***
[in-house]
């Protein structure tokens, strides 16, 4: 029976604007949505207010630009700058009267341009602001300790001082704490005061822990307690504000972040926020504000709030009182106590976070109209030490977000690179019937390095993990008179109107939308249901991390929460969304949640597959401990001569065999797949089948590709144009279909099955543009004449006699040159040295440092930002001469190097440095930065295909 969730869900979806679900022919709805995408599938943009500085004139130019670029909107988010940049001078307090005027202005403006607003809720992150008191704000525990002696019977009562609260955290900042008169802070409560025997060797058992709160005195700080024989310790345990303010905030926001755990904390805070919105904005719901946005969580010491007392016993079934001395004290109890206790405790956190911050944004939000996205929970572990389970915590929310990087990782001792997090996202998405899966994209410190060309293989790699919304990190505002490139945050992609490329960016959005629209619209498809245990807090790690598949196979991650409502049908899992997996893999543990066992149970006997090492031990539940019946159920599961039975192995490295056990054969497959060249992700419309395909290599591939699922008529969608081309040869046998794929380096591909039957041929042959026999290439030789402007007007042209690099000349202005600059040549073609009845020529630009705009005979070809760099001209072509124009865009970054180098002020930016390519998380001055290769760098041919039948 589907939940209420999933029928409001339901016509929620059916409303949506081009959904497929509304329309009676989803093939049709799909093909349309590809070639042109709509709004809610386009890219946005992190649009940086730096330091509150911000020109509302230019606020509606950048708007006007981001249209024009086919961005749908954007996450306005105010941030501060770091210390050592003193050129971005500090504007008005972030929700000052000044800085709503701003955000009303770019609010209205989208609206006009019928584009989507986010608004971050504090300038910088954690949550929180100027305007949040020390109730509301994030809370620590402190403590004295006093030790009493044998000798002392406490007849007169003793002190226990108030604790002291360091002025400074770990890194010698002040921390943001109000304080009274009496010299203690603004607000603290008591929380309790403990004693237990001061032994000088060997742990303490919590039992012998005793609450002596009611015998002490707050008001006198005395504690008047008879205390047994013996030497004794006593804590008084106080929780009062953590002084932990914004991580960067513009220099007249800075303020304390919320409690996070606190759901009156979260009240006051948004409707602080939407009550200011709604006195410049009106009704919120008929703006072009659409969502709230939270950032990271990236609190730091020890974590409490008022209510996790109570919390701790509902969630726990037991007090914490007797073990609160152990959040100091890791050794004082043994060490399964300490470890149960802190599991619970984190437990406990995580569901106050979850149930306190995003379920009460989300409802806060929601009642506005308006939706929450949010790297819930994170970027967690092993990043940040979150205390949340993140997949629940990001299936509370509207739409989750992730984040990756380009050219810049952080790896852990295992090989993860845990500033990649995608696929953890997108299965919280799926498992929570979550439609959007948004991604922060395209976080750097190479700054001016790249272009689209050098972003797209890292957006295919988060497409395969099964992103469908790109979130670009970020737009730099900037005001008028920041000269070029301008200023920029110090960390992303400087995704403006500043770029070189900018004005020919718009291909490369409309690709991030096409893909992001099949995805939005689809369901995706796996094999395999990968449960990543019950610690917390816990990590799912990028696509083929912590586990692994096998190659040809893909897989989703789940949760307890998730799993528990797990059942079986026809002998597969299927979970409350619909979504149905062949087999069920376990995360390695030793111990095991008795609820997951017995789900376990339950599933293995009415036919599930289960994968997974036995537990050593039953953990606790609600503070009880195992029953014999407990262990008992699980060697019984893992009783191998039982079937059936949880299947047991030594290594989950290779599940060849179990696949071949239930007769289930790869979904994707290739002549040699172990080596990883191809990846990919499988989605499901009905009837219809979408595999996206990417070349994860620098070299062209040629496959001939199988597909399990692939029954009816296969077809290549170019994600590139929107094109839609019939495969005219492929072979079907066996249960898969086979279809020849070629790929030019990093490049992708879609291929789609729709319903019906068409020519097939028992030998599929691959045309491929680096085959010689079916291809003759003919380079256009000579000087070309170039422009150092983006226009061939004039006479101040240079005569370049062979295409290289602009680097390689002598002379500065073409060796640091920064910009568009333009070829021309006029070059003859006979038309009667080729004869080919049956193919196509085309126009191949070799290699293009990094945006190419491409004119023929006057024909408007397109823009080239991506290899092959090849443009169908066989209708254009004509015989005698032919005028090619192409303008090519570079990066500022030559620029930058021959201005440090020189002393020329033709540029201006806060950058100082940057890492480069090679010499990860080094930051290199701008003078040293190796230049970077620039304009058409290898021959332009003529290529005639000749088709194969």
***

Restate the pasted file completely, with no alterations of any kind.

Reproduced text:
[in-house]
């Protein structure tokens, strides 16, 4: 029976604007949505207010630009700058009267341009602001300790001082704490005061822990307690504000972040926020504000709030009182106590976070109209030490977000690179019937390095993990008179109107939308249901991390929460969304949640597959401990001569065999797949089948590709144009279909099955543009004449006699040159040295440092930002001469190097440095930065295909 969730869900979806679900022919709805995408599938943009500085004139130019670029909107988010940049001078307090005027202005403006607003809720992150008191704000525990002696019977009562609260955290900042008169802070409560025997060797058992709160005195700080024989310790345990303010905030926001755990904390805070919105904005719901946005969580010491007392016993079934001395004290109890206790405790956190911050944004939000996205929970572990389970915590929310990087990782001792997090996202998405899966994209410190060309293989790699919304990190505002490139945050992609490329960016959005629209619209498809245990807090790690598949196979991650409502049908899992997996893999543990066992149970006997090492031990539940019946159920599961039975192995490295056990054969497959060249992700419309395909290599591939699922008529969608081309040869046998794929380096591909039957041929042959026999290439030789402007007007042209690099000349202005600059040549073609009845020529630009705009005979070809760099001209072509124009865009970054180098002020930016390519998380001055290769760098041919039948 589907939940209420999933029928409001339901016509929620059916409303949506081009959904497929509304329309009676989803093939049709799909093909349309590809070639042109709509709004809610386009890219946005992190649009940086730096330091509150911000020109509302230019606020509606950048708007006007981001249209024009086919961005749908954007996450306005105010941030501060770091210390050592003193050129971005500090504007008005972030929700000052000044800085709503701003955000009303770019609010209205989208609206006009019928584009989507986010608004971050504090300038910088954690949550929180100027305007949040020390109730509301994030809370620590402190403590004295006093030790009493044998000798002392406490007849007169003793002190226990108030604790002291360091002025400074770990890194010698002040921390943001109000304080009274009496010299203690603004607000603290008591929380309790403990004693237990001061032994000088060997742990303490919590039992012998005793609450002596009611015998002490707050008001006198005395504690008047008879205390047994013996030497004794006593804590008084106080929780009062953590002084932990914004991580960067513009220099007249800075303020304390919320409690996070606190759901009156979260009240006051948004409707602080939407009550200011709604006195410049009106009704919120008929703006072009659409969502709230939270950032990271990236609190730091020890974590409490008022209510996790109570919390701790509902969630726990037991007090914490007797073990609160152990959040100091890791050794004082043994060490399964300490470890149960802190599991619970984190437990406990995580569901106050979850149930306190995003379920009460989300409802806060929601009642506005308006939706929450949010790297819930994170970027967690092993990043940040979150205390949340993140997949629940990001299936509370509207739409989750992730984040990756380009050219810049952080790896852990295992090989993860845990500033990649995608696929953890997108299965919280799926498992929570979550439609959007948004991604922060395209976080750097190479700054001016790249272009689209050098972003797209890292957006295919988060497409395969099964992103469908790109979130670009970020737009730099900037005001008028920041000269070029301008200023920029110090960390992303400087995704403006500043770029070189900018004005020919718009291909490369409309690709991030096409893909992001099949995805939005689809369901995706796996094999395999990968449960990543019950610690917390816990990590799912990028696509083929912590586990692994096998190659040809893909897989989703789940949760307890998730799993528990797990059942079986026809002998597969299927979970409350619909979504149905062949087999069920376990995360390695030793111990095991008795609820997951017995789900376990339950599933293995009415036919599930289960994968997974036995537990050593039953953990606790609600503070009880195992029953014999407990262990008992699980060697019984893992009783191998039982079937059936949880299947047991030594290594989950290779599940060849179990696949071949239930007769289930790869979904994707290739002549040699172990080596990883191809990846990919499988989605499901009905009837219809979408595999996206990417070349994860620098070299062209040629496959001939199988597909399990692939029954009816296969077809290549170019994600590139929107094109839609019939495969005219492929072979079907066996249960898969086979279809020849070629790929030019990093490049992708879609291929789609729709319903019906068409020519097939028992030998599929691959045309491929680096085959010689079916291809003759003919380079256009000579000087070309170039422009150092983006226009061939004039006479101040240079005569370049062979295409290289602009680097390689002598002379500065073409060796640091920064910009568009333009070829021309006029070059003859006979038309009667080729004869080919049956193919196509085309126009191949070799290699293009990094945006190419491409004119023929006057024909408007397109823009080239991506290899092959090849443009169908066989209708254009004509015989005698032919005028090619192409303008090519570079990066500022030559620029930058021959201005440090020189002393020329033709540029201006806060950058100082940057890492480069090679010499990860080094930051290199701008003078040293190796230049970077620039304009058409290898021959332009003529290529005639000749088709194969």